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Iran Seen Resuming Work at Suspect Military Base

By Diane Barnes

Global Security Newswire

Iranian Atomic Energy Organization head Ali Akbar Salehi, left, speaks during a press conference with International Atomic Energy Agency Director General Yukiya Amano. Iran appears to have resumed activities at a military base where the U.N. agency believes nuclear-related experiments may have been performed, according to a Washington think tank. Iranian Atomic Energy Organization head Ali Akbar Salehi, left, speaks during a press conference with International Atomic Energy Agency Director General Yukiya Amano. Iran appears to have resumed activities at a military base where the U.N. agency believes nuclear-related experiments may have been performed, according to a Washington think tank. (Atta Kenare/AFP/Getty Images)

Iran has resumed activities at an installation believed by some specialists to have housed nuclear-arms studies, says a Washington analytical group.

A Jan. 30 satellite photograph shows new movements at Iran's Parchin base following an apparent lull in large-scale operations at the site, according to a Tuesday assessment by the Institute for Science and International Security. The facility remains off-limits to International Atomic Energy Agency inspectors who suspect it may have once hosted a structure capable of accommodating atomic-relevant detonation experiments, as well as potential work on a "neutron initiator" to trigger nuclear blasts.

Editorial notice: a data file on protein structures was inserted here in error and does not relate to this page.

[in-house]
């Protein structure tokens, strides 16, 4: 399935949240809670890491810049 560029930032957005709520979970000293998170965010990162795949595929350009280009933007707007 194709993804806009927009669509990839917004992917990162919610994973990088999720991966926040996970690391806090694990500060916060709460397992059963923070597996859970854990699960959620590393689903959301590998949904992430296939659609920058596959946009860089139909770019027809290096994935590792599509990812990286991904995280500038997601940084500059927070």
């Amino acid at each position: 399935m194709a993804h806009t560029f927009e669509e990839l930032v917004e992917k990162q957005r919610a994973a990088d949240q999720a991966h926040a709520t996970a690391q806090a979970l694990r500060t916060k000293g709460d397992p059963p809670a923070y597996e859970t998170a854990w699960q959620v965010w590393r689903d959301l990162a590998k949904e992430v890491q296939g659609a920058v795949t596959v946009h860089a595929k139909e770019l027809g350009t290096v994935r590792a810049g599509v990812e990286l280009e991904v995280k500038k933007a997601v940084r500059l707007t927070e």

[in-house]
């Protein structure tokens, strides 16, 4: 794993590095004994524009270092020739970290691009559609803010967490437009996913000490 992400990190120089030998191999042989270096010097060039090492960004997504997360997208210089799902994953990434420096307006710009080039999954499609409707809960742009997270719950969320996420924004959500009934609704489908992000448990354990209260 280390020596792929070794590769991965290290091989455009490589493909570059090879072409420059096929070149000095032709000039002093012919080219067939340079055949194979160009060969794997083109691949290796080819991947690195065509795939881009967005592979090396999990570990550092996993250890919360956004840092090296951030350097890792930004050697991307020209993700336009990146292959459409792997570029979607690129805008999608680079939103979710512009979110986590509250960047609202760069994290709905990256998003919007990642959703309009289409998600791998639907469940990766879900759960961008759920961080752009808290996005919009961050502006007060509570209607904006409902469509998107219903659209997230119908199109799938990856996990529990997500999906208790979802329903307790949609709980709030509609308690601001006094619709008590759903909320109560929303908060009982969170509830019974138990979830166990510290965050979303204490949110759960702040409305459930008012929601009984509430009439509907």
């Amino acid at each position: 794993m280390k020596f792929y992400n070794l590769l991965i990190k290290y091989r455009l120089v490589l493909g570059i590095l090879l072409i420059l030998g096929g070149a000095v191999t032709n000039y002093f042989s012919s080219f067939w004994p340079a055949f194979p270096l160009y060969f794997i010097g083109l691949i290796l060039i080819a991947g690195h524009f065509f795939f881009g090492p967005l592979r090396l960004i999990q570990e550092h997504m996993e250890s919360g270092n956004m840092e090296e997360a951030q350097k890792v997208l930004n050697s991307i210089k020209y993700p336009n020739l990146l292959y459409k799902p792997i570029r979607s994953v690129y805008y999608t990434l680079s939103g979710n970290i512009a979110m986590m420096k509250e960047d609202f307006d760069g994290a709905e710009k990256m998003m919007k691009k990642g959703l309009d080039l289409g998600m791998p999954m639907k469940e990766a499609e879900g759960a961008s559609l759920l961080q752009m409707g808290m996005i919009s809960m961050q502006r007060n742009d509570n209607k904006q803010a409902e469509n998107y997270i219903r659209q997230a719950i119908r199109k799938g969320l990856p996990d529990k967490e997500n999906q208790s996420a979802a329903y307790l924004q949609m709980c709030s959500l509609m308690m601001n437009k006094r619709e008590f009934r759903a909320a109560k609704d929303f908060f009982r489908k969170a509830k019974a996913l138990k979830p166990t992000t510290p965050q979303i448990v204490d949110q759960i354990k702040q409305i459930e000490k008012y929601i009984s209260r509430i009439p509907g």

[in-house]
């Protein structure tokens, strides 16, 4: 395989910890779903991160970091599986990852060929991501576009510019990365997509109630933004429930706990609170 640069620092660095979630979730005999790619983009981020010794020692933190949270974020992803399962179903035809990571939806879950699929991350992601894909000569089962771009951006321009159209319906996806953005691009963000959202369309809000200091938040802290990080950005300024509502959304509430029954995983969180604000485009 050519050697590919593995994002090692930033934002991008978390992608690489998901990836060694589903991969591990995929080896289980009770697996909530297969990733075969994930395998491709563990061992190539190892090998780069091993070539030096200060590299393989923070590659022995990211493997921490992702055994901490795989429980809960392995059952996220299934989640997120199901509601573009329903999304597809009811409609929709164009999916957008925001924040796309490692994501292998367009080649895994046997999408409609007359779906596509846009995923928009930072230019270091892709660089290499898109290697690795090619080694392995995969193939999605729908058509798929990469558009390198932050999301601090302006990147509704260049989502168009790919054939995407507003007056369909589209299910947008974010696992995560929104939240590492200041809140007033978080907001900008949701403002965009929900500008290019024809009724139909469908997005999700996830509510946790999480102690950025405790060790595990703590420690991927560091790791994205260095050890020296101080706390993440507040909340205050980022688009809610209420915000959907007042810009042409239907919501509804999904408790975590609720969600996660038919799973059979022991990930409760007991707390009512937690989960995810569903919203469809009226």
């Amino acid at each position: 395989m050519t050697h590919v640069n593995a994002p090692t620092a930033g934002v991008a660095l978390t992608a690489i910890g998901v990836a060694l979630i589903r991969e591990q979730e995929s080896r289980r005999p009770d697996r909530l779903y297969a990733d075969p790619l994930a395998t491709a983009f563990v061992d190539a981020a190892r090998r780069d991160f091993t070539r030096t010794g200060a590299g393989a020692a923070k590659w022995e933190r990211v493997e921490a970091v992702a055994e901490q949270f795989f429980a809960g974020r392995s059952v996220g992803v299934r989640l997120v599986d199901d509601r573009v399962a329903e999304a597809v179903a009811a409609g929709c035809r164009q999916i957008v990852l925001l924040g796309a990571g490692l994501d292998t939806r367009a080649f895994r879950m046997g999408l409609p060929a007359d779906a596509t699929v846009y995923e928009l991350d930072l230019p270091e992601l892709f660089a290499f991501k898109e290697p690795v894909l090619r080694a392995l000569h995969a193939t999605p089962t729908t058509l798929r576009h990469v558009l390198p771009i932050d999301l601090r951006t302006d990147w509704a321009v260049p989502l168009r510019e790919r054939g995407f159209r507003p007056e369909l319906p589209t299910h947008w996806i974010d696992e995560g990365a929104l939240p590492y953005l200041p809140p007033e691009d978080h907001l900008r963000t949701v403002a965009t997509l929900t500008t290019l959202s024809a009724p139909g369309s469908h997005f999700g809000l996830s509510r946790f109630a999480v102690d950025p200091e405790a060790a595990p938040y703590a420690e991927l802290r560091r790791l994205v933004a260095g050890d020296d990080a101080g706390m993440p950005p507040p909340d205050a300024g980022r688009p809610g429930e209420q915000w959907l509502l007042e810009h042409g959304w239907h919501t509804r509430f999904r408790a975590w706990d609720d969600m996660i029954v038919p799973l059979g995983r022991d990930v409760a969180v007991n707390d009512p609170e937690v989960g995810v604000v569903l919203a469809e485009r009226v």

The think tank said that debris and possible construction supplies have appeared close to the suspected detonation chamber's former housing, as well as near an edifice on the northern edge of the Parchin complex.

The finding came less than a week after IAEA Director General Yukiya Amano cited the appearance of apparent construction materials and debris at Parchin since November.

ISIS analysts said the alterations they found "are apparently the ones noted by the IAEA in the [Feb. 20] Iran safeguards report and listed among the issues that continue to create concerns about the hiding of possible military dimensions to Iran’s nuclear program."

The U.N. nuclear watchdog cannot access Parchin under a weeks-old agreement addressing other elements in an investigation of the Middle Eastern nation's nuclear activities. The international probe is intended to help clarify whether Tehran has ever considered weaponizing its atomic program.

In August, Amano stated that "extensive activities" at Parchin had "seriously undermined the agency’s ability to conduct effective verification" at the site.

A number of experts, though, have challenged the push by his organization to inspect the complex. The U.N. agency has not publicly disclosed supporting evidence supplied by member governments.

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